Study Shows Thailand’s Motorcycle Users Using Helmets Continue to be a Minority

Despite non-stop campaigning by the government and road safety advocacy organisations since 2011 to get motorcyclists and pillion riders to wear crash helmets, only 45% of motorcycle users wear them.

According to findings by the Thai Roads Foundation and Road Safety Watch network, under the sponsorship of the Thai Health Promotion Foundation (Thai Health), Thai motorcyclists are among the worst in ASEAN for disregarding both the law and their own safety.

Dr. Werapan Supanchaimart, vice chairman of Thai Health, said at a seminar today that the Thai Roads Foundation and Road Safety Watch network had been studying the helmet wearing behaviour of both motorcyclists and pillion riders for nine years by gauging the opinions of more than 1.5 million of them across the country in urban and rural areas.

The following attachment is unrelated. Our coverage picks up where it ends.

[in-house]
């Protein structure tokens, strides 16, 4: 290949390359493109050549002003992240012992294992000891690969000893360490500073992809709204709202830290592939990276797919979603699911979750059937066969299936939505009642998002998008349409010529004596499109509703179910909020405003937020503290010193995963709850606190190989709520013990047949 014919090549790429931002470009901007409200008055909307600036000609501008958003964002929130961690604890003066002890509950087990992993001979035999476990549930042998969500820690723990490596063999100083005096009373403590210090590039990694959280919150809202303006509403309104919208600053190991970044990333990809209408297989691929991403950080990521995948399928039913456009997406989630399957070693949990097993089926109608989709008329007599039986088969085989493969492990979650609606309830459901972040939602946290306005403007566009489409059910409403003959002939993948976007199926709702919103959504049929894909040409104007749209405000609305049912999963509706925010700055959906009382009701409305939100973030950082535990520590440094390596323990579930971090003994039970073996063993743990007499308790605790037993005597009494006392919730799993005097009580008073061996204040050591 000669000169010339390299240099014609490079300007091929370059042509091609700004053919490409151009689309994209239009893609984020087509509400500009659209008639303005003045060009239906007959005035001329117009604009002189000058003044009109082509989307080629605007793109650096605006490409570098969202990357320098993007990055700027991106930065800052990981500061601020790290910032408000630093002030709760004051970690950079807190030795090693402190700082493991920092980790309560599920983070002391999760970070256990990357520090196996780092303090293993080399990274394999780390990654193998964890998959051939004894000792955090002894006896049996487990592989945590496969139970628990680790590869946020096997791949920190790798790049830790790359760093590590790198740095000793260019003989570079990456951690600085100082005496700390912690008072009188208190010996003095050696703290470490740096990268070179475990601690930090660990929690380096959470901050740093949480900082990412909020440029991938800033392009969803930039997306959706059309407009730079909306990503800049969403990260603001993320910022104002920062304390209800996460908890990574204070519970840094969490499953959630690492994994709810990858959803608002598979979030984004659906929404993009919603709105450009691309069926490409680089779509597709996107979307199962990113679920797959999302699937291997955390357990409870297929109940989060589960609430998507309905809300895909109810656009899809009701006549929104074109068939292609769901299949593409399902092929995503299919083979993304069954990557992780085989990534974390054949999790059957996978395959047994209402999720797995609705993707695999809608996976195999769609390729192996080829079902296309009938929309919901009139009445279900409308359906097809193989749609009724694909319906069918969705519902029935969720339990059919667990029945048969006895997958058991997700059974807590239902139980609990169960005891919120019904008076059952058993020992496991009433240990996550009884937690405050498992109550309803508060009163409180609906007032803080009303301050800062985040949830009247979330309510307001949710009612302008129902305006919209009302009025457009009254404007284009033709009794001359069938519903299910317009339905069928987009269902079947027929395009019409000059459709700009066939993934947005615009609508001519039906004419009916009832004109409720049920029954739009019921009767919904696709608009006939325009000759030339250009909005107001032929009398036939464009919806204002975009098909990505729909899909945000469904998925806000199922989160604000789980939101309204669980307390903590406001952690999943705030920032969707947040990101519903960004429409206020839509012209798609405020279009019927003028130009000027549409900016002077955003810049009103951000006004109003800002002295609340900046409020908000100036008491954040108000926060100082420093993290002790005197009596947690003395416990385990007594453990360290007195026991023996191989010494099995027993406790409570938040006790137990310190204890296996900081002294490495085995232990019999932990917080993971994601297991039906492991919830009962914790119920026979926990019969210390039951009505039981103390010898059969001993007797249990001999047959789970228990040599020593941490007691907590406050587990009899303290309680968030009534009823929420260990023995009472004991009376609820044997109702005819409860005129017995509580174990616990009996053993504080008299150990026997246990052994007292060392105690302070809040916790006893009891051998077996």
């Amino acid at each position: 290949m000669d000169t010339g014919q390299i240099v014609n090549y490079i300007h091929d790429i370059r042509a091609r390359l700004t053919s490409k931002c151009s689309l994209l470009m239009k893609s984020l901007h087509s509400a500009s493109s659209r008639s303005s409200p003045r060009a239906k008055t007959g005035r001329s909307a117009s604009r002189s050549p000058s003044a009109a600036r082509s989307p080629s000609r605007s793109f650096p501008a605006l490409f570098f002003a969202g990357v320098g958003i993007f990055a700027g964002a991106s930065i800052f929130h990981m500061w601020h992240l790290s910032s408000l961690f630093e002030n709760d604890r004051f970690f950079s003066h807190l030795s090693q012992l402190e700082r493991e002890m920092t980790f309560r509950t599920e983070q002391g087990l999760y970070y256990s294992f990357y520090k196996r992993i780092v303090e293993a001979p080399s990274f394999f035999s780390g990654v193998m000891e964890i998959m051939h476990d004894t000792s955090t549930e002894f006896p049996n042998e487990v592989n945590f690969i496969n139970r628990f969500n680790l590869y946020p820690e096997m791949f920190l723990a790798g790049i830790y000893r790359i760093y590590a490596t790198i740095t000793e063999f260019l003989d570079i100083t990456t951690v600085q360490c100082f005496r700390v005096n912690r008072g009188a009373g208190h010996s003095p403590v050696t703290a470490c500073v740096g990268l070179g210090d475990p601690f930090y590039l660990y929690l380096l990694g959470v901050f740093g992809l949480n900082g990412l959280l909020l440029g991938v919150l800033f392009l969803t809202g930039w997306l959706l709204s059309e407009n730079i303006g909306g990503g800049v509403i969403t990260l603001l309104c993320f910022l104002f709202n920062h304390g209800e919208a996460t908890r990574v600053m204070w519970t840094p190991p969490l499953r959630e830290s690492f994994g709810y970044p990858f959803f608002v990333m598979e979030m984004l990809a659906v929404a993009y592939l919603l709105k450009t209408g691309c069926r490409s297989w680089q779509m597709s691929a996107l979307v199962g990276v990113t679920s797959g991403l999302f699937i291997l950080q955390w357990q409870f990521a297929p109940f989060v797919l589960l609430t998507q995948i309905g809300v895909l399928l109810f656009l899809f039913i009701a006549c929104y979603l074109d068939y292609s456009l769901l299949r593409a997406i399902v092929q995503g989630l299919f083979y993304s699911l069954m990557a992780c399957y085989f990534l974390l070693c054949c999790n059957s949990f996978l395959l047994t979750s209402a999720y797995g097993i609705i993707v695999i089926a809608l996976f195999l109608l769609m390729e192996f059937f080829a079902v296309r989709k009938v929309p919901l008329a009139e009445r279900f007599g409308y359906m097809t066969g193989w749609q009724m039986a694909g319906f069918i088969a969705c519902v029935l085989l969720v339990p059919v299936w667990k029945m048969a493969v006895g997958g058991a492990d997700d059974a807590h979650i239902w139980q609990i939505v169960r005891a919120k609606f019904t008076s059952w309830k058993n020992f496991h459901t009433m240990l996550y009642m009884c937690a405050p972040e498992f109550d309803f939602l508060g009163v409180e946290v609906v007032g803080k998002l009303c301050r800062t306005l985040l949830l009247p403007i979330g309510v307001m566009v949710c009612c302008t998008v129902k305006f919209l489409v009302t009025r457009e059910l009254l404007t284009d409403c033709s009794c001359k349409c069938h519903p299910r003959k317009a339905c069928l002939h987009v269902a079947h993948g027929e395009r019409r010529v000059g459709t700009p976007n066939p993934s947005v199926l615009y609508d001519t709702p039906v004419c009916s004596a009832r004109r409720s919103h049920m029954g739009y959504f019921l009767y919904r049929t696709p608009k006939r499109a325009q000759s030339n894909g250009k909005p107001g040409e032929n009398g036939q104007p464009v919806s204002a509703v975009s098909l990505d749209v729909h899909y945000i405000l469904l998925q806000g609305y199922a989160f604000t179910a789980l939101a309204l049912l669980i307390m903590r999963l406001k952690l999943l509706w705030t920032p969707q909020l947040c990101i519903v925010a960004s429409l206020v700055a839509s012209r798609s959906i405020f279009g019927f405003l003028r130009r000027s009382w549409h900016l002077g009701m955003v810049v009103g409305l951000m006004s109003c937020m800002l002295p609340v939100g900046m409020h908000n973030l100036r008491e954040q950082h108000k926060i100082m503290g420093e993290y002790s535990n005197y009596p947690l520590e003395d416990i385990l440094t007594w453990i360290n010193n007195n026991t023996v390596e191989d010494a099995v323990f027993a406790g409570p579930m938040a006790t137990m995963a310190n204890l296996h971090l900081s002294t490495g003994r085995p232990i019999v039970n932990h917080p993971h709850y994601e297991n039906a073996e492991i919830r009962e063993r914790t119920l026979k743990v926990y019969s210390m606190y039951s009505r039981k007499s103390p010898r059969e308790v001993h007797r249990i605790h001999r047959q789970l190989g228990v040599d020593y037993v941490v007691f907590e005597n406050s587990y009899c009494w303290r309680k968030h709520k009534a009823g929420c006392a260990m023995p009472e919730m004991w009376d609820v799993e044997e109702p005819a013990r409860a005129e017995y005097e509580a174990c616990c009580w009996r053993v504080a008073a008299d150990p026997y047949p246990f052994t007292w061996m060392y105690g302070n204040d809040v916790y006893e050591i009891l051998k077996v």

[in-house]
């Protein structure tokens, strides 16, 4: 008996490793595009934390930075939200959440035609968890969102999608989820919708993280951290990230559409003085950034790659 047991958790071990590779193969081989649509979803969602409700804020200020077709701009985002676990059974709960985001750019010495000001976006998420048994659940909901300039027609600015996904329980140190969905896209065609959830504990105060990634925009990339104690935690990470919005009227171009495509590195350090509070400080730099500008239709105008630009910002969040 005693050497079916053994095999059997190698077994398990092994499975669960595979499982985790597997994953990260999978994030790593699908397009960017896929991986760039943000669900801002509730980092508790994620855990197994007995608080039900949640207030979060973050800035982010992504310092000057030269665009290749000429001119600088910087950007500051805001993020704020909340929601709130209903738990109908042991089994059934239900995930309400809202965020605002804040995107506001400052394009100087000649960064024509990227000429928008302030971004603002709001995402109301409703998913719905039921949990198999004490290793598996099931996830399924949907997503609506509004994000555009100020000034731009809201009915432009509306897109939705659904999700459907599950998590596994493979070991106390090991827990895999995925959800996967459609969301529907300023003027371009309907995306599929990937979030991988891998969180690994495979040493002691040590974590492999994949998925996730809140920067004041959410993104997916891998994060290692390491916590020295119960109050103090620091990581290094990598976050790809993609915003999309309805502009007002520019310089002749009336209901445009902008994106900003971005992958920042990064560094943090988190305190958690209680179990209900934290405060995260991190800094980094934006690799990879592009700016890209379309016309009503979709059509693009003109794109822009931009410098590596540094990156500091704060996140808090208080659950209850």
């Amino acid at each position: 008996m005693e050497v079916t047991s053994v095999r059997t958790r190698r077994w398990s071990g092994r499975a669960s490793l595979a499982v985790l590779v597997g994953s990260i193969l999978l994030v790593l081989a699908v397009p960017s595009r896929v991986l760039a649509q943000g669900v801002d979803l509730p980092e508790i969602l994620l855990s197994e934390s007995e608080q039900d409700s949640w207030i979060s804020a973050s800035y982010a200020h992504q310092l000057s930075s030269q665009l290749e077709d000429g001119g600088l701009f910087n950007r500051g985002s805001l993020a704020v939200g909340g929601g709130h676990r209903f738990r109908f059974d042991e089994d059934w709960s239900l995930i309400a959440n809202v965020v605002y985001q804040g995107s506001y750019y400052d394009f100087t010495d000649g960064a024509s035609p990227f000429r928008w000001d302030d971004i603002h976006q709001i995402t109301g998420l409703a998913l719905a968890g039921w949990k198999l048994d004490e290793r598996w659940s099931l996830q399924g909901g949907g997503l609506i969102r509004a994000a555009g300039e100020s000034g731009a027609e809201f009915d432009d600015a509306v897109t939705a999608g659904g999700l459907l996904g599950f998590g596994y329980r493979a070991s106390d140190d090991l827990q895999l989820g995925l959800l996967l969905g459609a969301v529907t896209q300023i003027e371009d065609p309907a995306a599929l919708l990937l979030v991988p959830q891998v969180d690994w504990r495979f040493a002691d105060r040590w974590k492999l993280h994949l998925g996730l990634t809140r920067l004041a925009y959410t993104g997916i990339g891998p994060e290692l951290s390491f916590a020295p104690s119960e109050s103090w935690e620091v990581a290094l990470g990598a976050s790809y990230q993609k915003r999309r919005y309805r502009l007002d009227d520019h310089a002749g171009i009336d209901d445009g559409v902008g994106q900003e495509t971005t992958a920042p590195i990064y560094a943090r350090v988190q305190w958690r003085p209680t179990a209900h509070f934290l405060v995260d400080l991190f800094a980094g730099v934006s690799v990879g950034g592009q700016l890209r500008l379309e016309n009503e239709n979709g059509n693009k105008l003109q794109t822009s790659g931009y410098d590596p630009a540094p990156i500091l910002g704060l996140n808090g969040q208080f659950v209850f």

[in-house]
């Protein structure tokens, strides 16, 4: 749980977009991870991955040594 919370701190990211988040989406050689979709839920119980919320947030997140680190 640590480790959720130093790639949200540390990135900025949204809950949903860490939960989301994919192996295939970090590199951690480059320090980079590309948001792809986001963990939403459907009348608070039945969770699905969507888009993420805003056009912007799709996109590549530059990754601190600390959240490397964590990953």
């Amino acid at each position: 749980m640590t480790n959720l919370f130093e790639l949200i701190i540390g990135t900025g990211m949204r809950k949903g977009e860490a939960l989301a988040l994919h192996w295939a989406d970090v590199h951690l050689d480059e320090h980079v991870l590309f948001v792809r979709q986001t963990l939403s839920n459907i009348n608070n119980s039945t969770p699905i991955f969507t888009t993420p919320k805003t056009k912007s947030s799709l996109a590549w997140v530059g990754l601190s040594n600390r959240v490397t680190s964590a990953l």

The findings show that the number of people wearing crash helmets does not vary much from year to year.

52% of motorcyclists and 22% of pillion riders wear crash helmets, or an average of 45% of all bike riders, said Mr. Natthapong Boontob, director of the Thai Roads Foundation.

Survey results for the past three years show Chiang Mai has the highest rate of crash helmet users in the northern region, at 53%. 59% in Nonthaburi for the central and eastern regions and 61% Phuket for the southern region.

The provinces with the highest improvement are Nong Bua Lamphu in the NE, 66%, Phrae province in the North, 69%, Rayong in central and eastern provinces at 56% and Nakhon Si Thammarat in the South, 75%.

Age wise, 48% of adult cyclists and pillion riders wear crash helmets, compared to 22% for the youth and 8% for children.

As far as Bangkok is concerned, 85% of motorcyclists wear helmets and the number of pillion riders wearing them jumped from 39% in 2017 to 55% in 2018.